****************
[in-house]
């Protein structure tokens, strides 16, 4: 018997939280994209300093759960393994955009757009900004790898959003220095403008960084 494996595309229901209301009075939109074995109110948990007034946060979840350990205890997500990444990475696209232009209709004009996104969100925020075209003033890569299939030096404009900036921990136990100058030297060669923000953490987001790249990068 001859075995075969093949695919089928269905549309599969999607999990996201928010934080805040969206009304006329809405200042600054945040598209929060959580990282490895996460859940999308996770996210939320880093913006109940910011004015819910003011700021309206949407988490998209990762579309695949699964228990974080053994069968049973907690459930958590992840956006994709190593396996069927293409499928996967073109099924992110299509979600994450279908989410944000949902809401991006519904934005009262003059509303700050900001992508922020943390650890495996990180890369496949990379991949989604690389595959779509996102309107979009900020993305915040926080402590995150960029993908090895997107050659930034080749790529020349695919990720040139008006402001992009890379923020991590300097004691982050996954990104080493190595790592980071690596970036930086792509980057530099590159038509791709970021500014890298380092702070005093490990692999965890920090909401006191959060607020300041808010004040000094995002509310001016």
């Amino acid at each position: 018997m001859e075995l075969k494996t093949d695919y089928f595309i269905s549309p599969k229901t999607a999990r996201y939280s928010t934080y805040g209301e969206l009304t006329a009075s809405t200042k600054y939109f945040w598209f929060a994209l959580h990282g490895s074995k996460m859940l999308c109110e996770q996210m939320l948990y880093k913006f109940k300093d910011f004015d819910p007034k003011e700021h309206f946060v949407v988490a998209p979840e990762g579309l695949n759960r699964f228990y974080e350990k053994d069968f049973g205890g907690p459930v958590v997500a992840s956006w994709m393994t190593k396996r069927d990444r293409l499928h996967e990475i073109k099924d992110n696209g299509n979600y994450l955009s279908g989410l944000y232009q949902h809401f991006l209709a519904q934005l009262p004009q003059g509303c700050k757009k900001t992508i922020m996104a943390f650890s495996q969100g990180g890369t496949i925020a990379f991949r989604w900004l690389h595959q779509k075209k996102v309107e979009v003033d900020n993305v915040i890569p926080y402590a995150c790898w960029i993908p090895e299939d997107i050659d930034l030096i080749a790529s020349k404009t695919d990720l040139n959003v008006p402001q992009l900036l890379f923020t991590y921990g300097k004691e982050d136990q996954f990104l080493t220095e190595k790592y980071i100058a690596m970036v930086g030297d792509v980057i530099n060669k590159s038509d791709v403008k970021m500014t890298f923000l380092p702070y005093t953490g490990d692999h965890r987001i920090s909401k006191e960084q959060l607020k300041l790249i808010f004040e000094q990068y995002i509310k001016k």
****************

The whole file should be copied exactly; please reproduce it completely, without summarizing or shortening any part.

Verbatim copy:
[in-house]
């Protein structure tokens, strides 16, 4: 018997939280994209300093759960393994955009757009900004790898959003220095403008960084 494996595309229901209301009075939109074995109110948990007034946060979840350990205890997500990444990475696209232009209709004009996104969100925020075209003033890569299939030096404009900036921990136990100058030297060669923000953490987001790249990068 001859075995075969093949695919089928269905549309599969999607999990996201928010934080805040969206009304006329809405200042600054945040598209929060959580990282490895996460859940999308996770996210939320880093913006109940910011004015819910003011700021309206949407988490998209990762579309695949699964228990974080053994069968049973907690459930958590992840956006994709190593396996069927293409499928996967073109099924992110299509979600994450279908989410944000949902809401991006519904934005009262003059509303700050900001992508922020943390650890495996990180890369496949990379991949989604690389595959779509996102309107979009900020993305915040926080402590995150960029993908090895997107050659930034080749790529020349695919990720040139008006402001992009890379923020991590300097004691982050996954990104080493190595790592980071690596970036930086792509980057530099590159038509791709970021500014890298380092702070005093490990692999965890920090909401006191959060607020300041808010004040000094995002509310001016």
């Amino acid at each position: 018997m001859e075995l075969k494996t093949d695919y089928f595309i269905s549309p599969k229901t999607a999990r996201y939280s928010t934080y805040g209301e969206l009304t006329a009075s809405t200042k600054y939109f945040w598209f929060a994209l959580h990282g490895s074995k996460m859940l999308c109110e996770q996210m939320l948990y880093k913006f109940k300093d910011f004015d819910p007034k003011e700021h309206f946060v949407v988490a998209p979840e990762g579309l695949n759960r699964f228990y974080e350990k053994d069968f049973g205890g907690p459930v958590v997500a992840s956006w994709m393994t190593k396996r069927d990444r293409l499928h996967e990475i073109k099924d992110n696209g299509n979600y994450l955009s279908g989410l944000y232009q949902h809401f991006l209709a519904q934005l009262p004009q003059g509303c700050k757009k900001t992508i922020m996104a943390f650890s495996q969100g990180g890369t496949i925020a990379f991949r989604w900004l690389h595959q779509k075209k996102v309107e979009v003033d900020n993305v915040i890569p926080y402590a995150c790898w960029i993908p090895e299939d997107i050659d930034l030096i080749a790529s020349k404009t695919d990720l040139n959003v008006p402001q992009l900036l890379f923020t991590y921990g300097k004691e982050d136990q996954f990104l080493t220095e190595k790592y980071i100058a690596m970036v930086g030297d792509v980057i530099n060669k590159s038509d791709v403008k970021m500014t890298f923000l380092p702070y005093t953490g490990d692999h965890r987001i920090s909401k006191e960084q959060l607020k300041l790249i808010f004040e000094q990068y995002i509310k001016k």